1001 Video GamesStarCraft appears in the book 1001 Video Games You Must Play Before You Die by General Editor Tony Mott.
Action figuresThe game even spawned a line of action figures from Davidson, including a Terran Marine, Zerg Hydralisk, and Protoss Zealot.
Board gameIn 2007, a board game adaptation of this game was released, eventually spawning a Brood War expansion set and small promotional bonuses.
Collector's editionsBlizzard originally released the game in three collector's boxes. Each featured one of the three races in the game: Terran, Protoss, or Zerg. The non-collector's box art now used is the same as the box art for the Protoss box.
- The Terran Dropship, in beta stages, had to land to pickup/dropoff.
- Blizzard originally intended to reuse the WarCraft II engine for StarCraft. In fact, they had a nearly completed version with the engine during E3 in 1996. Blizzard has also planned this to be their first game to support Battle.net, their free multiplayer service. However, due to criticism of the game at E3 (most called it "Orcs in Space"), Blizzard decided to start over and completely redesign the game and engine. It took two years, but StarCraft became one of their biggest sellers.
- If you extract the StarDat file, you find evidence of units found in Brood War that weren't used in the original game, and some indication that the Terran Marines were supposed to be able to throw grenades as well. This lead to many accusations toward Blizzard that they held back these units so they could release them in an expansion and make more money.
- The Zerg were referred to as the "Nightmarish Invaders" in the game's alpha build. Later, this was changed to "Zurg", and then altered to "Zerg" to prevent legal issues stemming from Buzz Lightyear's archenemy of the same name from the movie Toy Story 2.
DVDBlizzard released the StarCraft widescreen DVD which consists of cinematics from both StarCraft and StarCraft: Brood War, digitally remastered for enhanced picture quality.
The DVD features:
- 36 minutes of cinema-quality digital animation
- Exclusive director's commentary
- Original development artwork and never-before-seen storyboards from the Blizzard Film Department
- Cinematic trailers for StarCraft, Brood War, Diablo II, the Diablo II Expansion Set, and Warcraft III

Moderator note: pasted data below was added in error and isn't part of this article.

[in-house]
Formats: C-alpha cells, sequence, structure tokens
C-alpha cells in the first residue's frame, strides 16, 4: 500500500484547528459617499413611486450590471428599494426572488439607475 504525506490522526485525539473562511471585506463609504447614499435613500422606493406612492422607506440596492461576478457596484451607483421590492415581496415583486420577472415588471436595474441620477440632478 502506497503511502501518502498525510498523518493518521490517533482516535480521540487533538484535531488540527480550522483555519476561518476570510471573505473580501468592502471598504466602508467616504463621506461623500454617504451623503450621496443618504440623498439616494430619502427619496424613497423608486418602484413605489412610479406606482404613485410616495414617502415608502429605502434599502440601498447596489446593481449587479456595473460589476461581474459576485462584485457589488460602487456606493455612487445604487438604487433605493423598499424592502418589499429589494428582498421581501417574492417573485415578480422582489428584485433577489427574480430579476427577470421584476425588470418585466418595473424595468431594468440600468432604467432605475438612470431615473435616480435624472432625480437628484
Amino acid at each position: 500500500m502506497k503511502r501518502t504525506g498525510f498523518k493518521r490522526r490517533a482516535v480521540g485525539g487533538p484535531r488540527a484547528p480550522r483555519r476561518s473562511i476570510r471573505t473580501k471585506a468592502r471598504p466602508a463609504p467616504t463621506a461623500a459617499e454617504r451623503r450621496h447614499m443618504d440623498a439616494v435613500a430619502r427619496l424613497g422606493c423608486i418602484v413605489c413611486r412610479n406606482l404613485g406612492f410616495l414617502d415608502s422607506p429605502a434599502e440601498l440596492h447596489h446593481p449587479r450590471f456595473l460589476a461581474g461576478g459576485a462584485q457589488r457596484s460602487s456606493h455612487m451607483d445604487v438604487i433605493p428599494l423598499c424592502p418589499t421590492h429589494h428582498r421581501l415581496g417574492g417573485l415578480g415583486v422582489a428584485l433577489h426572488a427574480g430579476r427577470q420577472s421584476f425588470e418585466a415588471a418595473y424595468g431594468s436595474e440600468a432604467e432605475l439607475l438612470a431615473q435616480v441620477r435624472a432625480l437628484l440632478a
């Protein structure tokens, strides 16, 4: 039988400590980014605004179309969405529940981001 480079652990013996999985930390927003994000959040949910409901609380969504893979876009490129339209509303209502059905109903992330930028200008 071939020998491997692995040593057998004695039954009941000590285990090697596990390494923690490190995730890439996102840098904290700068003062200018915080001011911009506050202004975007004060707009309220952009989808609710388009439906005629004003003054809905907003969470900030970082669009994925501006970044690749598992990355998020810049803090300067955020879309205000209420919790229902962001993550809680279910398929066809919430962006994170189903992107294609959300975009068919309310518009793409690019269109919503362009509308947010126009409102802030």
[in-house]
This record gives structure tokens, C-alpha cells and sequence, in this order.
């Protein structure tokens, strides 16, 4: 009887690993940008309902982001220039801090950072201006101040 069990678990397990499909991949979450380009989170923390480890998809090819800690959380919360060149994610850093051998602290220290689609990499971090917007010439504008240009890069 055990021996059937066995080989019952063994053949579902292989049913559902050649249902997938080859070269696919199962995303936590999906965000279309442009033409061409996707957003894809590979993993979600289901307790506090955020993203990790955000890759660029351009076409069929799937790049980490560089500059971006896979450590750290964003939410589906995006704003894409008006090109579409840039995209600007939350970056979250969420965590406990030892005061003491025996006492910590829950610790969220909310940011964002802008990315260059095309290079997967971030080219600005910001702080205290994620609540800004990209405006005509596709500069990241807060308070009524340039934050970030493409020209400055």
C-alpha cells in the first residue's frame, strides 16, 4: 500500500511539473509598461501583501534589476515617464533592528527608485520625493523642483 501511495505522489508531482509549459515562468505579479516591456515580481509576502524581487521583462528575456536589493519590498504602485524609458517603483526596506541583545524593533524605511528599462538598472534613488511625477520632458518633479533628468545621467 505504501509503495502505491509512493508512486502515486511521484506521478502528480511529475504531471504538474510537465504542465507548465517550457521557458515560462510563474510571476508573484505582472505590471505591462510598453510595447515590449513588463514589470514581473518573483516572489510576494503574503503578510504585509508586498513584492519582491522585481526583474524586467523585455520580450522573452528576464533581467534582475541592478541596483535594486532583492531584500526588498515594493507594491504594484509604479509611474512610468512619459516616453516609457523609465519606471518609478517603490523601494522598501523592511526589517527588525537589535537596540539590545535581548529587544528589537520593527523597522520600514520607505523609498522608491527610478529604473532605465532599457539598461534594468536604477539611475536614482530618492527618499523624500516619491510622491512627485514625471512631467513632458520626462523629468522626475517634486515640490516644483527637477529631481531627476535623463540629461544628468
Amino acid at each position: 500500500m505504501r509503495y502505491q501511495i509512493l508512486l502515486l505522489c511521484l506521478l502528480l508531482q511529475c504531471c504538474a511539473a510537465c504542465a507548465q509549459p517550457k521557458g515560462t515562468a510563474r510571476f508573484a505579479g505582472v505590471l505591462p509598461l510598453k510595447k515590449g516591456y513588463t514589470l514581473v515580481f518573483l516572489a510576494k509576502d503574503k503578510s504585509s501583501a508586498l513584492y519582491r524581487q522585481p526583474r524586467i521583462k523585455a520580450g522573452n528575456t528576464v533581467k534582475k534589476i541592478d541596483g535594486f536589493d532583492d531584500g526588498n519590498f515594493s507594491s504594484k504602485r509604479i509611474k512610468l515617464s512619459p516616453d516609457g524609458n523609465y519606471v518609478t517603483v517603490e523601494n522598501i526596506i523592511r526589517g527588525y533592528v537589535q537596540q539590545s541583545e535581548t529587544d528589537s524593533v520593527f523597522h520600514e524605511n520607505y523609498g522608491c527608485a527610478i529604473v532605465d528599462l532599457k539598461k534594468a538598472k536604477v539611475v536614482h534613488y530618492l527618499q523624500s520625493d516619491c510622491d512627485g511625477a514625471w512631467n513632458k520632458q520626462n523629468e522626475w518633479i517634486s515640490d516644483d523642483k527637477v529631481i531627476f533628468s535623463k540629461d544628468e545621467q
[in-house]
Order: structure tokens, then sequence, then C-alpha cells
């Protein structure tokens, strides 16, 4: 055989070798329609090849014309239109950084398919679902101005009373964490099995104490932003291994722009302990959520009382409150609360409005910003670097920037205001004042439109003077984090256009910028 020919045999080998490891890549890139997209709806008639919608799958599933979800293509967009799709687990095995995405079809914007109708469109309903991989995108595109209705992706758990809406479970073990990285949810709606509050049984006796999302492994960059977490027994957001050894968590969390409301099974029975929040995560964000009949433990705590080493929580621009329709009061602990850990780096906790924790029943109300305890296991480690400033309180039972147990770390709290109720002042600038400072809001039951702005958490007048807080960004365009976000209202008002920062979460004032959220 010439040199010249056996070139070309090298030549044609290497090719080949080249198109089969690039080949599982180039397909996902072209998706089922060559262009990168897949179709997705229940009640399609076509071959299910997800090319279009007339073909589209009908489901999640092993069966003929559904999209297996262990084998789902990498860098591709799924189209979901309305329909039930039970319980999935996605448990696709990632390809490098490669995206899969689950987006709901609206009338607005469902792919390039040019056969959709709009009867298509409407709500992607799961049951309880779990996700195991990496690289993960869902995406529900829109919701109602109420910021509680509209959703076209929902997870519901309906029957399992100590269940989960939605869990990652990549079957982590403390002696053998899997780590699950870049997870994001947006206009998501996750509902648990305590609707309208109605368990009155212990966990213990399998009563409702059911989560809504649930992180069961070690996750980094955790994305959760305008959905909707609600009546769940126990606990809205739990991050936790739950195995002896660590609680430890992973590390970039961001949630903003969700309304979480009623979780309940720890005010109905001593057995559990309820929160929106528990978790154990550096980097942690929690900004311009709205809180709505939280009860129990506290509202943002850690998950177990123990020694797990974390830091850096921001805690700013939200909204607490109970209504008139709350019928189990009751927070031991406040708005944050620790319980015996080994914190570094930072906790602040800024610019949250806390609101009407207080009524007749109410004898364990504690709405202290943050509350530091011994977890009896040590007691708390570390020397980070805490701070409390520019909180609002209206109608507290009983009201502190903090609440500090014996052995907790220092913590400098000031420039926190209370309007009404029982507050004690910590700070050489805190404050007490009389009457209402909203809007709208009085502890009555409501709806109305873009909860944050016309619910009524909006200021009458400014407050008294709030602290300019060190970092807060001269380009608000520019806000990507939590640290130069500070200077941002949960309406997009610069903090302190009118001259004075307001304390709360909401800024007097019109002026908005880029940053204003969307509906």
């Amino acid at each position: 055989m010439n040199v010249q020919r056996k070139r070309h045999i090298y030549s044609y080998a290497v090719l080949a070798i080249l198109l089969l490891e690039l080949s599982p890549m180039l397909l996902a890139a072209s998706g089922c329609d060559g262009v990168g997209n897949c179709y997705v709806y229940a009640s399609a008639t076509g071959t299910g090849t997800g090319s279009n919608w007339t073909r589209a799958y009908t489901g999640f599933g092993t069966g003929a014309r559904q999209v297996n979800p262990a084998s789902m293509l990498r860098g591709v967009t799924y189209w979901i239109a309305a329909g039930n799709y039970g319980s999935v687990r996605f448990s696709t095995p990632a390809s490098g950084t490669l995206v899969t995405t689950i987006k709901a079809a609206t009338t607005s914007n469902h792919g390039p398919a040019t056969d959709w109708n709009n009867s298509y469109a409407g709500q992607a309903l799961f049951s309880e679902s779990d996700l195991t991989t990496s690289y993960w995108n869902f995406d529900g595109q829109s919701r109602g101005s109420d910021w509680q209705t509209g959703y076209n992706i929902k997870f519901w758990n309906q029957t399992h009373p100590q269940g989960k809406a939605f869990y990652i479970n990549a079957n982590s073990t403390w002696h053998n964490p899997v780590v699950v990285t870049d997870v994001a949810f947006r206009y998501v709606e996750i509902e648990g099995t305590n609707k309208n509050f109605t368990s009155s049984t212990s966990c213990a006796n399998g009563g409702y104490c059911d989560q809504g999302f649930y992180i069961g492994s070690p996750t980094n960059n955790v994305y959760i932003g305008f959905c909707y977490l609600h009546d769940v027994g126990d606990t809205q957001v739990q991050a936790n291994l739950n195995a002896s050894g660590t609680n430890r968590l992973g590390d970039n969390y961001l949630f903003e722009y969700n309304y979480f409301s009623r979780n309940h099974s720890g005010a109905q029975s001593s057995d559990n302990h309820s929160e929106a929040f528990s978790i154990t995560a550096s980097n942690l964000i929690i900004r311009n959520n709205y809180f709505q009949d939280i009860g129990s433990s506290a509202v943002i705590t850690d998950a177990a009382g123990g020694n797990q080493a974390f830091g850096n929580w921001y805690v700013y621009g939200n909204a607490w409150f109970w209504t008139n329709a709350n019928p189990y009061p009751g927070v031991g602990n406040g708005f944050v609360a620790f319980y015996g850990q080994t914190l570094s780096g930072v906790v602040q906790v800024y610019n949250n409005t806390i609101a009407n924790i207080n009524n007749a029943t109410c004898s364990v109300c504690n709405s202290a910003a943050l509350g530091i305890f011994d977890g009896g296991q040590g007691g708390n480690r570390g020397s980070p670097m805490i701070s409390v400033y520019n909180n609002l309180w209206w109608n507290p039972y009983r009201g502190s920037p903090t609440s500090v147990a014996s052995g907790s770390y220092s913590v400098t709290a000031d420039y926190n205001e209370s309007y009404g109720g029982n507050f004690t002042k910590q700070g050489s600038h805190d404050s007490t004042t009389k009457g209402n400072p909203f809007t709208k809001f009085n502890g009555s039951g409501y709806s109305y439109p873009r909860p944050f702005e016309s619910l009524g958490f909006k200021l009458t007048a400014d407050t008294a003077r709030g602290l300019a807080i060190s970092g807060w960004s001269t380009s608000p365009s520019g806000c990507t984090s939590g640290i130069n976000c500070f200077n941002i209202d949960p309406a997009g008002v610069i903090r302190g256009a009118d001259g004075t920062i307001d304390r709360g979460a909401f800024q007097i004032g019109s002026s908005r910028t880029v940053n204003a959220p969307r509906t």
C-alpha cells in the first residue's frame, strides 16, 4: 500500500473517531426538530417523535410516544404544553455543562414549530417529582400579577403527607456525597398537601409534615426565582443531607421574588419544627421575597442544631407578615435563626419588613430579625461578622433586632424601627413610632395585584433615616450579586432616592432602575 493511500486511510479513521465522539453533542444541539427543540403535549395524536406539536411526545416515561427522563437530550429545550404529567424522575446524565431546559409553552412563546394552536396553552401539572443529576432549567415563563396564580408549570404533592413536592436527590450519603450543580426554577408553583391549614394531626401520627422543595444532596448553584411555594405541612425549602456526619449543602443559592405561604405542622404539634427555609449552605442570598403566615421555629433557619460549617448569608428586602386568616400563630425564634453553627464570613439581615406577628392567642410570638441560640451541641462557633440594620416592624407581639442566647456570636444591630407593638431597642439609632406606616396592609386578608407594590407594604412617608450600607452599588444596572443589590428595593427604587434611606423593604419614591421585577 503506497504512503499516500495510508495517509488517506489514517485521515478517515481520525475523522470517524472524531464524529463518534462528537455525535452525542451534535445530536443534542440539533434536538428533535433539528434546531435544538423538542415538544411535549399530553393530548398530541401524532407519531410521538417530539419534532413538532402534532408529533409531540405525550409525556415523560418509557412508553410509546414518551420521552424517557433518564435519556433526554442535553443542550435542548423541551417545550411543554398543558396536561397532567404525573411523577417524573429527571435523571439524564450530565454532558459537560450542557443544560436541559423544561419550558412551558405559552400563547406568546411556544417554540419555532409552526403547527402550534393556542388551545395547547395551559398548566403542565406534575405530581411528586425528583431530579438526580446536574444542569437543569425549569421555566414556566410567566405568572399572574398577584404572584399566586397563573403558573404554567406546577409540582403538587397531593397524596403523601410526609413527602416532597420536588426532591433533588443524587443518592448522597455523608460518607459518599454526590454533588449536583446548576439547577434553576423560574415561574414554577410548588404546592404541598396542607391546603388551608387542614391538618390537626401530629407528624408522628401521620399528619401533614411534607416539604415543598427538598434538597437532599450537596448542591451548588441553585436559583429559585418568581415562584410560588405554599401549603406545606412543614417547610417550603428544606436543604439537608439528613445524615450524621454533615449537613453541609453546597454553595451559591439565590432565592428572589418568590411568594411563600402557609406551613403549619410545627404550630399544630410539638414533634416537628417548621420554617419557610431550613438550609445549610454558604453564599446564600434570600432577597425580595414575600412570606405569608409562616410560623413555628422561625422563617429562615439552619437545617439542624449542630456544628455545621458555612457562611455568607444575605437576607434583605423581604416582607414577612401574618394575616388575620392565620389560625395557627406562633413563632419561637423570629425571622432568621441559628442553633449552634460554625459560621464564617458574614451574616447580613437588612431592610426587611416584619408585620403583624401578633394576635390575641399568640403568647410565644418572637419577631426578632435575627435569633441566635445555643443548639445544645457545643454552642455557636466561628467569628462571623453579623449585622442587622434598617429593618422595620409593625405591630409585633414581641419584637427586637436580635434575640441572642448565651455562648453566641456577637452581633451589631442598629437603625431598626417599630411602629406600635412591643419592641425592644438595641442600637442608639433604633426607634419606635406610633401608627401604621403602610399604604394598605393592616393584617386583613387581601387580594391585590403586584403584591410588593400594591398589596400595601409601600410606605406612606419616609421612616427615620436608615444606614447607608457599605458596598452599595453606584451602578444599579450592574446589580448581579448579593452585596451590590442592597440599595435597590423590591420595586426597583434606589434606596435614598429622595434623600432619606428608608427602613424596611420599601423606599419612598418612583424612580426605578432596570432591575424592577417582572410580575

KoreaStarCraft has become a national phenomenia in Korea. The game has become so popular there, that it is found on bags of food items (such as potato chips), sticker sheets, backpacks, phone cards, and even in Korean music videos! Korea makes up the largest portion of Battle.net players in the world, surpassing even the United States!
NovelsIn addition to StarCraft Adventures, a pen-and-paper RPG supplement for Alternity, and some unusual short stories published in Amazing Stories magazine (Revelations (1999), by Chris Metzen and Samuel Moore in issue 596, and Hybrid (2000) by Micky Neilson in issue 601), its rich sci-fi campaign setting has resulted in several StarCraft novels being published through Pocket Books:
- Uprising (2000), by Micky Neilson (an e-book prequel);
- Liberty's Crusade (2001), by Jeff Grubb;
- Shadow of the Xel'Naga (2001), by Gabriel Mesta;
- Speed of Darkness (2002), by Tracy Hickman;
- Queen of Blades (2006), by Aaron Rosenberg; and
- Ghost: Nova (not yet in 2006), by Keith R.A. DeCandido.
ObserverStarCraft is very well known for its amazing UMS (Use Maps Settings) maps and their great quality. Over the years, one map has taken a 'cult' status and is being played daily on Battlenet by a huge amount of people. "Observer Madness", a fairly simple concept, but extremely hard to master! The "dodgers" as they call themselves, are all gathering in 2 Battlenet channels, one "Observer" on US-East server and one "a2848" on Asia server. They even made a shrine for the map here: http://kickme.to/ob-mad There are said to be over 50 known versions to Observer Madness! and more are being made on regular basis.